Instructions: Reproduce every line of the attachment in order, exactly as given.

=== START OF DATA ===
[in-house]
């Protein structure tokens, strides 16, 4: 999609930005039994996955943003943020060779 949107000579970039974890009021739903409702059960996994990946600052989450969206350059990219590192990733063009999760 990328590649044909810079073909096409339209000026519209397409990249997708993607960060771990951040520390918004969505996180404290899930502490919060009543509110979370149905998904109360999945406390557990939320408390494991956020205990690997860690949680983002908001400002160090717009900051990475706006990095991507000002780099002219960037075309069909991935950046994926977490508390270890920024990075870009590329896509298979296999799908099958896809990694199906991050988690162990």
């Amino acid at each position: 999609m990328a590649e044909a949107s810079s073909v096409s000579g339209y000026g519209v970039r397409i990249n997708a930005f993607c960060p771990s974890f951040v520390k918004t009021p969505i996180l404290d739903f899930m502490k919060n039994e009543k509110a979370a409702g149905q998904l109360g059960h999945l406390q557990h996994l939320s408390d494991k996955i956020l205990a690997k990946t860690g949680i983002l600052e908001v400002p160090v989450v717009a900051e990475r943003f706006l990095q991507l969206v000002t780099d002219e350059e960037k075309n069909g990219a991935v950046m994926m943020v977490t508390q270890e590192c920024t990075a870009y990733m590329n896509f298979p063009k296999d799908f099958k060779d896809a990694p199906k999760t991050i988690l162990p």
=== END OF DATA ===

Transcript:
[in-house]
């Protein structure tokens, strides 16, 4: 999609930005039994996955943003943020060779 949107000579970039974890009021739903409702059960996994990946600052989450969206350059990219590192990733063009999760 990328590649044909810079073909096409339209000026519209397409990249997708993607960060771990951040520390918004969505996180404290899930502490919060009543509110979370149905998904109360999945406390557990939320408390494991956020205990690997860690949680983002908001400002160090717009900051990475706006990095991507000002780099002219960037075309069909991935950046994926977490508390270890920024990075870009590329896509298979296999799908099958896809990694199906991050988690162990």
């Amino acid at each position: 999609m990328a590649e044909a949107s810079s073909v096409s000579g339209y000026g519209v970039r397409i990249n997708a930005f993607c960060p771990s974890f951040v520390k918004t009021p969505i996180l404290d739903f899930m502490k919060n039994e009543k509110a979370a409702g149905q998904l109360g059960h999945l406390q557990h996994l939320s408390d494991k996955i956020l205990a690997k990946t860690g949680i983002l600052e908001v400002p160090v989450v717009a900051e990475r943003f706006l990095q991507l969206v000002t780099d002219e350059e960037k075309n069909g990219a991935v950046m994926m943020v977490t508390q270890e590192c920024t990075a870009y990733m590329n896509f298979p063009k296999d799908f099958k060779d896809a990694p199906k999760t991050i988690l162990p």